"Surprise, surprise," he said. "It was Reaser, not Dontae Johnson, mostly lining up opposite of Rashard Robinson at outside cornerback. Drafted in the fifth round of the 2014 draft, the 5'11" Reaser has never started a game in his NFL career. He did log 353 snaps a season ago (30.6 percent of the snaps) as a sub-package cornerback. But like most of his teammates, his play was mostly uninspiring in 2016. Reaser looked comfortable and confident."
It's fair to question whether this was anything more than a new coaching staff trying out different personnel permutations. And in addition to Johnson, Reaser would also have to hold off third round-rookie Ahkello Witherspoon to start.
But this is worth mentioning, if only because of this: The 49ers need everything from starters to depth and all ports in between. Finding a diamond in the rough like Reaser who can develop into even an adequate starter is a much bigger get for a rebuilding team like the 49ers.
Don't underestimate the impact that can have for a club.
Defensive End Frank Clark
For the past several years, the Seahawks have had a solid duo of defensive ends in Cliff Avril and Michael Bennett.
That duo is now a trio.
Frank Clark has had his share of off-the-field issues, and that shouldn't go unmentioned. But on the field, after piling up 10 sacks in just under 700 snaps for the Seahawks a year ago, Clark appears on the cusp of becoming an elite pass-rusher. With both Avril and Bennett not getting any younger, the Seahawks could be looking at Clark as the future of the franchise on the edge.
In case you haven't noticed, high-end pass-rushers have a tendency to make quite a bit of money.
It will be two more seasons before Clark hits free agency, though. Two more years where the 23-year-old will have to keep his pressure numbers up. Two more seasons where Clark can work on getting even better against the run (although he excelled in that regard last year).
And most importantly, two years to show that he can be remembered less for being a hothead and more for being one of the league's best defensive ends.
Tampa Bay Buccaneers
Cornerback Brent Grimes
Most fans who do know who Grimes is do so largely because of his wife Miko's mouth, not because he's played over a decade in the National Football League with three teams. Or that he's gone from undrafted free agent to four-time Pro Bowler.
The 33-year-old is only getting better with age, too. Per Pro Football Focus, in just under 1,000 snaps with the Buccaneers in 2016, Grimes was the highest-graded player at one of the NFL's most important positions.
Not Richard Sherman. Not Aqib Talib.
The secret with Brent Grimes isn't that he exists. Miko made sure we all know that.
The secret is that he's really, really good. And that gets lost in all her noise.
Tackle Jack Conklin
With the exception of a few players (quarterback Marcus Mariota, tailback DeMarco Murray and maybe tight end Delanie Walker) just about everyone in Nashville could be considered a secret. The Titans are a small-market team that hasn't been good in a long while.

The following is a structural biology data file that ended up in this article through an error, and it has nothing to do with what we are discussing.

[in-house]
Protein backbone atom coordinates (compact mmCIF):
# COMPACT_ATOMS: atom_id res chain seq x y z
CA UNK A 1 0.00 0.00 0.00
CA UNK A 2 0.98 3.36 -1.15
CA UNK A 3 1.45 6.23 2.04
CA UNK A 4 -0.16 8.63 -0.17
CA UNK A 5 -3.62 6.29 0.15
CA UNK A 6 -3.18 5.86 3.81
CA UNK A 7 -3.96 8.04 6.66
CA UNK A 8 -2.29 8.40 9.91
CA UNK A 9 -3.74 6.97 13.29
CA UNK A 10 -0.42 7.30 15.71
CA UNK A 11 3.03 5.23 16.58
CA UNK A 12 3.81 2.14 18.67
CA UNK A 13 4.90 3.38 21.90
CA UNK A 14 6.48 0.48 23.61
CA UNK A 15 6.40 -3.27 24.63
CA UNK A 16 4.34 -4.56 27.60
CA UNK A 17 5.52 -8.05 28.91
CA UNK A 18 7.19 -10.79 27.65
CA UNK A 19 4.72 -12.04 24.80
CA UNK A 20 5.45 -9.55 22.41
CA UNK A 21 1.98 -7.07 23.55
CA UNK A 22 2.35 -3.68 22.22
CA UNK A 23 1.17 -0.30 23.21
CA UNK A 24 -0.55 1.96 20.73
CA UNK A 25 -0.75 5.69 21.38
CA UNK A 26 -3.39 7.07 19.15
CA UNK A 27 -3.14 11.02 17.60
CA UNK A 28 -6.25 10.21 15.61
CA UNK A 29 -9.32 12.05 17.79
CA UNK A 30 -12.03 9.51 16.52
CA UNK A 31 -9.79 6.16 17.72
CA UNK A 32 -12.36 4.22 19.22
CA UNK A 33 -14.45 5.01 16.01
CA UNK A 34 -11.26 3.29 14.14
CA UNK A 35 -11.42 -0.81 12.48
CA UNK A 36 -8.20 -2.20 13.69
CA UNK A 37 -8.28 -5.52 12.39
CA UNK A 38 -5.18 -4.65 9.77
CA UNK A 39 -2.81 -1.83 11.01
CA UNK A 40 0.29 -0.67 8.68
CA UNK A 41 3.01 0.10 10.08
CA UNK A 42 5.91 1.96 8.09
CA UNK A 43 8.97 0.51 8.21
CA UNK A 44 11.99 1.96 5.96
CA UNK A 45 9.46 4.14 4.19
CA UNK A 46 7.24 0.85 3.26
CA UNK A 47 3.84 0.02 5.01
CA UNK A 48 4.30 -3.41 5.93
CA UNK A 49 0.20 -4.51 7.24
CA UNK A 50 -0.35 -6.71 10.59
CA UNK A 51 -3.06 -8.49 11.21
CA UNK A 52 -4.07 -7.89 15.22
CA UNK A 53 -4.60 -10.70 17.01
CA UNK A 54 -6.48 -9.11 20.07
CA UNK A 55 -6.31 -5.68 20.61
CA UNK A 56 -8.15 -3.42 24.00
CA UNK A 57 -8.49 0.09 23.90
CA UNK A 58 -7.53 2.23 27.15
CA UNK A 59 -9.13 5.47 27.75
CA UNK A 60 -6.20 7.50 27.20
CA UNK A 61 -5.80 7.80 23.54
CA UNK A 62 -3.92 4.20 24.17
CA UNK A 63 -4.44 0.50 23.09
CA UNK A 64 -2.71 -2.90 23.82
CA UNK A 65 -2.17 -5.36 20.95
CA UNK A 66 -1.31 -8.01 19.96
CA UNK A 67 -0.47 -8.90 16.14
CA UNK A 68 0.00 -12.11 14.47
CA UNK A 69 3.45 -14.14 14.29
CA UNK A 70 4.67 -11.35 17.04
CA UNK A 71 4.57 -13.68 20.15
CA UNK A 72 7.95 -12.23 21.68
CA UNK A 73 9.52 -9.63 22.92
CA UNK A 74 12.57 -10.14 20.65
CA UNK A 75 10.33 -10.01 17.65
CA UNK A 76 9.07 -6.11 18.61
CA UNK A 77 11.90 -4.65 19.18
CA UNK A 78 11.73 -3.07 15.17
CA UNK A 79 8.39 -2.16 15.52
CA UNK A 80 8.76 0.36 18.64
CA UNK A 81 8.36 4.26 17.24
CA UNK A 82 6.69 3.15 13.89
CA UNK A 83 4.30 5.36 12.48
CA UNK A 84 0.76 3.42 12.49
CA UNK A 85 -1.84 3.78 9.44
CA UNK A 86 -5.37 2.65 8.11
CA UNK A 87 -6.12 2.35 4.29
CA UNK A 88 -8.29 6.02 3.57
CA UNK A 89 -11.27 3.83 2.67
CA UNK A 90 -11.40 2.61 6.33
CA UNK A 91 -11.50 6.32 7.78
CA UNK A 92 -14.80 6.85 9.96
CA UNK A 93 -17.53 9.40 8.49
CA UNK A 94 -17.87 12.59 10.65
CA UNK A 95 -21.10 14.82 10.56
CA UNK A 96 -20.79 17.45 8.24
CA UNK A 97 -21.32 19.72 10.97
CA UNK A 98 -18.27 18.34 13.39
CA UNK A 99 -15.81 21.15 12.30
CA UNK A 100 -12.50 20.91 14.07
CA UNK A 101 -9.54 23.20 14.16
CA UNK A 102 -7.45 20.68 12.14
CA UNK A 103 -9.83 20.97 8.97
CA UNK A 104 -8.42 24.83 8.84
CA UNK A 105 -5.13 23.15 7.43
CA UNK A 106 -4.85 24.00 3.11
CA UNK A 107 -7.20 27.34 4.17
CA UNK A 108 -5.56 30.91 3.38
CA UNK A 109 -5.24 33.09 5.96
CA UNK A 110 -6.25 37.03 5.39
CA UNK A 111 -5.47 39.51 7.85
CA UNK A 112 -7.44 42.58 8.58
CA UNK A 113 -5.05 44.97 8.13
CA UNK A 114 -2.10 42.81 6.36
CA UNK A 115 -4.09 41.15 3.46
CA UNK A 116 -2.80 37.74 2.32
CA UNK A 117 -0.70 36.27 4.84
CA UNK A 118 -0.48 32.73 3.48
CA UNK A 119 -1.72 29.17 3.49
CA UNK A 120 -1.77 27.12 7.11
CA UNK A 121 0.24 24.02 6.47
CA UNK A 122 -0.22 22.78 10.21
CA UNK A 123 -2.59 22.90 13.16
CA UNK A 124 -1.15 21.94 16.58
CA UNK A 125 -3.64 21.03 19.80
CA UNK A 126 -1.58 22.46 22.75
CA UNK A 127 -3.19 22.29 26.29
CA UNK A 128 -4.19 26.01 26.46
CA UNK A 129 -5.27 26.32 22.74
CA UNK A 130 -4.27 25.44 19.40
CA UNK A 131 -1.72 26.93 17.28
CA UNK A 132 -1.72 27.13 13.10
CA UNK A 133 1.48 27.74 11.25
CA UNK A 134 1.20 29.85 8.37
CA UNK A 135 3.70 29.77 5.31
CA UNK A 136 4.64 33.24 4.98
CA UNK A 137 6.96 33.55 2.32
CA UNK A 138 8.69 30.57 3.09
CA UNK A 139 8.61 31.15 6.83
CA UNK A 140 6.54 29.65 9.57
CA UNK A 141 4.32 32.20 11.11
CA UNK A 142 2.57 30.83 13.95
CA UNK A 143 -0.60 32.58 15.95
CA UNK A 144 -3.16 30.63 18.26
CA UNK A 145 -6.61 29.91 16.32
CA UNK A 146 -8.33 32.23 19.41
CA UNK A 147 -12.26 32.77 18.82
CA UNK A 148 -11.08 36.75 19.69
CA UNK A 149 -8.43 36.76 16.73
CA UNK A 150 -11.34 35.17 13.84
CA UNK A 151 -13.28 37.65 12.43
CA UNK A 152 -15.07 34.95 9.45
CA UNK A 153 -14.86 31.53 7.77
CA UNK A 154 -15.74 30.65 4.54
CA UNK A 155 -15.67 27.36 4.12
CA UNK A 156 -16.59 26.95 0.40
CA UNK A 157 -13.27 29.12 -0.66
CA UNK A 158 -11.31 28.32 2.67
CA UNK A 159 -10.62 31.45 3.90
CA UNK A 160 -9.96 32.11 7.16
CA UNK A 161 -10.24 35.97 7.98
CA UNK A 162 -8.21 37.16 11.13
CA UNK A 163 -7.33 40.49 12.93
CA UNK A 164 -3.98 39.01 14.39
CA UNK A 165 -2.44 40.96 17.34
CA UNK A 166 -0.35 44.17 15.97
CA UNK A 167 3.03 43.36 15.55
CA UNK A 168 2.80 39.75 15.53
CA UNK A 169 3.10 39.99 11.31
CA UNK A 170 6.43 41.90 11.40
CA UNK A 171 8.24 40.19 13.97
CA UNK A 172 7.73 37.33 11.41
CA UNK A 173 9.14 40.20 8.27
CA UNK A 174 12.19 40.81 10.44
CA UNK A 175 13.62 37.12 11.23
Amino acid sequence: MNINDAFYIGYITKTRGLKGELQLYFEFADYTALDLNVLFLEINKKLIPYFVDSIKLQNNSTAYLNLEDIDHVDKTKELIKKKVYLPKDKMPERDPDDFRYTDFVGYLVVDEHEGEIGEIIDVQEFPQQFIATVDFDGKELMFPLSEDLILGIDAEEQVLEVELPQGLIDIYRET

Until now, that is.
The Titans are a legitimate contender in the AFC South this year, and the backbone of their offensive success is a pair of mauling book-end tackles in Taylor Lewan and Jack Conklin.
Right tackle Jack Conklin was especially effective last year. In his first NFL season, all Conklin did was play over 1000 snaps, allow just two sacks and grade out as the No. 1 right tackle in the NFL, according to Pro Football Focus.
As Jim Wyatt of the Titans' website reported back in January, Conklin said his first year as a pro was a learning experience.
"Oh man," said Conklin. "Just understanding how much you have to prepare, just how much goes into each week. The NFL is different game. But I learned a lot in the last eight months."
Wait? You mean he gets better?
Strong-side tackle is hardly a glamour position in the NFL. And Tennessee isn't the Big Apple or Chicago.
But make no mistake—this young man is already a star.
Edge-Rusher Trent Murphy
Everything was falling into place for Trent Murphy of the Washington Redskins entering 2017. Heading into a contract year, the 26-year-old was coming off easily the best season of his career.
But that contract year will get off to a rocky start. As Mike Jones reported for the Washington Post, after piling up nine sacks in 2016, Murphy will miss the first four games of the 2017 campaign due to a PED suspension.
Murphy, who blamed the positive test on a tainted supplement, made no excuses.
"It was extremely disappointing to find out," Murphy said. "It was a gut-wrenching feeling, took me completely by surprise. But now I can just move forward...do everything I can to help out the team and put myself in as good a position, be in shape and be ready to fire on all cylinders."
The 6'5", 290-pounder won't see the field until Week 6 now, but that doesn't mean he can't still salvage a strong season.
Murphy emerged last year as a vitally important piece of the Washington defense, with the size to play with his hand in the dirt but the quickness to harass quarterbacks off the edge.
He wasn't a one-trick pony either, grading out 13th at his position against the run, per PFF.
The suspension is undoubtedly unfortunate, but if Murphy's per-game production stays high in 2017, that big payday will still be forthcoming.